Thinks s/he gets paid by the post
jollystomper's Avatar
 
Join Date: Apr 2012
Posts: 1,364
Thanks for the article!

One of things I have tried is showing my kids and other young folks, when the discussion has come up a trend graph (with numbers removed) of my 401K value since I opened it almost 30 years ago. Panics such as the 1987 crash, 1991 recession, 2000 bubble burst, and 2008-2009 crisis suddenly look like little bumps in the road compared to the overall growth due to steady investment discipline. I also used to show my mistake of not saving/investing at a higher rate when young, which would have made the curve look even better. It serves as a good reminder to me of the value of discipline.
__________________
Current target FIRE date: Under negotiation, can happen anytime.
jollystomper is offline   Reply With Quote
Old 07-04-2013, 08:51 AM   #8
Give me a museum and I'll fill it. (Picasso)
Give me a forum ...
Amethyst's Avatar
 
Join Date: Dec 2008
Posts: 5,899
Always understood 1, 3, and 4 intuitively, but had little or no clue about 2 until 6-12 months into being an ER forum member. Our "balance" is off, and we can't figure out how to correct it without big nuisance and costs.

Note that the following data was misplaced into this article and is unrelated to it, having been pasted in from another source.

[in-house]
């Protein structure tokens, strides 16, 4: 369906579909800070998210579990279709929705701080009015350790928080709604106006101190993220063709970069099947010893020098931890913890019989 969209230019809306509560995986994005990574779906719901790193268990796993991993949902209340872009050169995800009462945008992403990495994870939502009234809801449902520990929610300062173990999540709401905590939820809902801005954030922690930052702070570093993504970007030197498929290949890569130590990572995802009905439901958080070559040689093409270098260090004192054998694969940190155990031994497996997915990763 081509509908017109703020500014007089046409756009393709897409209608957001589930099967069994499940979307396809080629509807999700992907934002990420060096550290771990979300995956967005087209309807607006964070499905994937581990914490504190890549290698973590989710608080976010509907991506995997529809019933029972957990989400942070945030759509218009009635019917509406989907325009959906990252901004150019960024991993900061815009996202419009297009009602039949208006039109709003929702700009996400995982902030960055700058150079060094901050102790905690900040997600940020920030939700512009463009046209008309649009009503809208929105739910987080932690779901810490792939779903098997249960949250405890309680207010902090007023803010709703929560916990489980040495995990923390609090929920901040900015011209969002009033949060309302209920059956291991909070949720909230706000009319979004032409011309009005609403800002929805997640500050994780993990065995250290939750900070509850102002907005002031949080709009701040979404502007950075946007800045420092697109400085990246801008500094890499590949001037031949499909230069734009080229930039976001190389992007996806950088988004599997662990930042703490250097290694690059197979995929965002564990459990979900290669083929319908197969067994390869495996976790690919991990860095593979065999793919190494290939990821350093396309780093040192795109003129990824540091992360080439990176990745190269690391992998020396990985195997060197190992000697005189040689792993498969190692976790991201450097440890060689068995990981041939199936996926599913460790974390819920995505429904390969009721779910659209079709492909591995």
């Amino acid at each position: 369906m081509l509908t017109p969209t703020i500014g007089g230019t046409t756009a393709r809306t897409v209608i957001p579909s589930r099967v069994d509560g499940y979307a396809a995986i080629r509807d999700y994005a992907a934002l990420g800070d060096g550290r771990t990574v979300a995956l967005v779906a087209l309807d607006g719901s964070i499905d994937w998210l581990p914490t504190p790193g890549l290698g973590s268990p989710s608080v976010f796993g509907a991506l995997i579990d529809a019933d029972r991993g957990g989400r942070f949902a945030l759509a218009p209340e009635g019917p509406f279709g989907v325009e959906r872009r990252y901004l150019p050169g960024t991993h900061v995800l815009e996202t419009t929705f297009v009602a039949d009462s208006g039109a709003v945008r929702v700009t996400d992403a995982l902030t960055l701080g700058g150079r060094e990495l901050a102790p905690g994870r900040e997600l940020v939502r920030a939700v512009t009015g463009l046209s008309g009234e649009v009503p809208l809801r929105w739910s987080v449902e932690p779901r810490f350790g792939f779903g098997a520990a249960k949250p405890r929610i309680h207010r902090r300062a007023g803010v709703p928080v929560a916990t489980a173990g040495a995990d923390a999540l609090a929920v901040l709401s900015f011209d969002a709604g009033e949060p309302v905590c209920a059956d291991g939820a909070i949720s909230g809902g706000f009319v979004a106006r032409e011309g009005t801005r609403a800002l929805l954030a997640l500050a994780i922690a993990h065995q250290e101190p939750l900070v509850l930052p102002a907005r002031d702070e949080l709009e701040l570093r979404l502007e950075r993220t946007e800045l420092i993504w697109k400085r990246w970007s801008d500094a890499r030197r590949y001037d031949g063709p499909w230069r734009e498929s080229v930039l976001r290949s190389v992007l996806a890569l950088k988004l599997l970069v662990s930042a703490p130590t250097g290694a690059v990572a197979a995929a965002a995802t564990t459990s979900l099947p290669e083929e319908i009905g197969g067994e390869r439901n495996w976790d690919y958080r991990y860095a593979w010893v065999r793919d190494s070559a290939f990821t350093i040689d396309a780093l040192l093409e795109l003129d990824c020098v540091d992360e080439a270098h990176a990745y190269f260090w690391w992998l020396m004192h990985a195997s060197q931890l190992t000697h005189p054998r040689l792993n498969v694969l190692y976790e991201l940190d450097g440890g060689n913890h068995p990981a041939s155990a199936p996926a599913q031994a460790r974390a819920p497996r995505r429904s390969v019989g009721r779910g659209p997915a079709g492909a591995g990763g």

At least I did get up the courage to dump loser stocks and harvest the losses, which helped some. But what to do with the big tax-deferred annuity, to which we contributed for 20 years, and which no longer pays competitive rates?

Amethyst
__________________
If you understood everything I say, you'd be me ~ Miles Davis
'There is only one success to be able to spend your life in your own way. Christopher Morley.
Amethyst is offline   Reply With Quote